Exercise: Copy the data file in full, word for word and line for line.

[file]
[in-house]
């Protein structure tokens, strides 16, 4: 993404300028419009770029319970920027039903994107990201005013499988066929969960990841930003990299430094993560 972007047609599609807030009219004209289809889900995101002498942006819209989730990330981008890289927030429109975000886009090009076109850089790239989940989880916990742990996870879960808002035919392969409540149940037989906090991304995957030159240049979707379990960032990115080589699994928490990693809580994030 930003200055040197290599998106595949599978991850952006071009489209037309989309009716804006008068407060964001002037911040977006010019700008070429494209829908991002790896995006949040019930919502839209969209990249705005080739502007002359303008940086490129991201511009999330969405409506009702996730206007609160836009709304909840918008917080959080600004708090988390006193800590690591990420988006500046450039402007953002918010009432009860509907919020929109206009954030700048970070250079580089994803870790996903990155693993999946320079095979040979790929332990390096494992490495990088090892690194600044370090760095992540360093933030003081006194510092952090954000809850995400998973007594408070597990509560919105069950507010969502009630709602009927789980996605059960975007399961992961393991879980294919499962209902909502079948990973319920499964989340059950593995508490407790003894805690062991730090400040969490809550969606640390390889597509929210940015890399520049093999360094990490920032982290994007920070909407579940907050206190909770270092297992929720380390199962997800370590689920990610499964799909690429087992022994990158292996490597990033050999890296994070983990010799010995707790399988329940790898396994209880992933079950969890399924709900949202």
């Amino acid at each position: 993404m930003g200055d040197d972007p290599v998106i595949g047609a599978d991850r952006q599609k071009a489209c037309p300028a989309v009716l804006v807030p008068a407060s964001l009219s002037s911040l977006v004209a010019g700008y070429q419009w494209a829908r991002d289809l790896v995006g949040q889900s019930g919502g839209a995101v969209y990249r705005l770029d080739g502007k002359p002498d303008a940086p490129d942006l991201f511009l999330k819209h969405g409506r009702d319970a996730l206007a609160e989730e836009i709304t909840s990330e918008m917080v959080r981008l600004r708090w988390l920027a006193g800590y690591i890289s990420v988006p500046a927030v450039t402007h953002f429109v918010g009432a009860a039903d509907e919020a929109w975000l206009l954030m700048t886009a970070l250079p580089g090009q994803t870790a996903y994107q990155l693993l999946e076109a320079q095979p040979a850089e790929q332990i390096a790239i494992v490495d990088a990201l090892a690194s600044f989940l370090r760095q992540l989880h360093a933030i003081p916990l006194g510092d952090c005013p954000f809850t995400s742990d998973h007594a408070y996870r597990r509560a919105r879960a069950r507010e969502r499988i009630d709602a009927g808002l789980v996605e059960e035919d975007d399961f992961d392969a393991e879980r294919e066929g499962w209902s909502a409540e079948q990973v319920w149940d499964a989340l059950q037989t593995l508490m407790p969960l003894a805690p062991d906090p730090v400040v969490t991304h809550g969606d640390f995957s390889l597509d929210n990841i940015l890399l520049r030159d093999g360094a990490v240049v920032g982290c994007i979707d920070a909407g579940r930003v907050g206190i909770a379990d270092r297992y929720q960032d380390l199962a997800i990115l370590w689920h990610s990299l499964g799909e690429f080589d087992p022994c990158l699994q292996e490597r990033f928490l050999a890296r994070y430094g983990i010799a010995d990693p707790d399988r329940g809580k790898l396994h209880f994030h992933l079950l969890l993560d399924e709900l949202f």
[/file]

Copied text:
[in-house]
């Protein structure tokens, strides 16, 4: 993404300028419009770029319970920027039903994107990201005013499988066929969960990841930003990299430094993560 972007047609599609807030009219004209289809889900995101002498942006819209989730990330981008890289927030429109975000886009090009076109850089790239989940989880916990742990996870879960808002035919392969409540149940037989906090991304995957030159240049979707379990960032990115080589699994928490990693809580994030 930003200055040197290599998106595949599978991850952006071009489209037309989309009716804006008068407060964001002037911040977006010019700008070429494209829908991002790896995006949040019930919502839209969209990249705005080739502007002359303008940086490129991201511009999330969405409506009702996730206007609160836009709304909840918008917080959080600004708090988390006193800590690591990420988006500046450039402007953002918010009432009860509907919020929109206009954030700048970070250079580089994803870790996903990155693993999946320079095979040979790929332990390096494992490495990088090892690194600044370090760095992540360093933030003081006194510092952090954000809850995400998973007594408070597990509560919105069950507010969502009630709602009927789980996605059960975007399961992961393991879980294919499962209902909502079948990973319920499964989340059950593995508490407790003894805690062991730090400040969490809550969606640390390889597509929210940015890399520049093999360094990490920032982290994007920070909407579940907050206190909770270092297992929720380390199962997800370590689920990610499964799909690429087992022994990158292996490597990033050999890296994070983990010799010995707790399988329940790898396994209880992933079950969890399924709900949202």
């Amino acid at each position: 993404m930003g200055d040197d972007p290599v998106i595949g047609a599978d991850r952006q599609k071009a489209c037309p300028a989309v009716l804006v807030p008068a407060s964001l009219s002037s911040l977006v004209a010019g700008y070429q419009w494209a829908r991002d289809l790896v995006g949040q889900s019930g919502g839209a995101v969209y990249r705005l770029d080739g502007k002359p002498d303008a940086p490129d942006l991201f511009l999330k819209h969405g409506r009702d319970a996730l206007a609160e989730e836009i709304t909840s990330e918008m917080v959080r981008l600004r708090w988390l920027a006193g800590y690591i890289s990420v988006p500046a927030v450039t402007h953002f429109v918010g009432a009860a039903d509907e919020a929109w975000l206009l954030m700048t886009a970070l250079p580089g090009q994803t870790a996903y994107q990155l693993l999946e076109a320079q095979p040979a850089e790929q332990i390096a790239i494992v490495d990088a990201l090892a690194s600044f989940l370090r760095q992540l989880h360093a933030i003081p916990l006194g510092d952090c005013p954000f809850t995400s742990d998973h007594a408070y996870r597990r509560a919105r879960a069950r507010e969502r499988i009630d709602a009927g808002l789980v996605e059960e035919d975007d399961f992961d392969a393991e879980r294919e066929g499962w209902s909502a409540e079948q990973v319920w149940d499964a989340l059950q037989t593995l508490m407790p969960l003894a805690p062991d906090p730090v400040v969490t991304h809550g969606d640390f995957s390889l597509d929210n990841i940015l890399l520049r030159d093999g360094a990490v240049v920032g982290c994007i979707d920070a909407g579940r930003v907050g206190i909770a379990d270092r297992y929720q960032d380390l199962a997800i990115l370590w689920h990610s990299l499964g799909e690429f080589d087992p022994c990158l699994q292996e490597r990033f928490l050999a890296r994070y430094g983990i010799a010995d990693p707790d399988r329940g809580k790898l396994h209880f994030h992933l079950l969890l993560d399924e709900l949202f």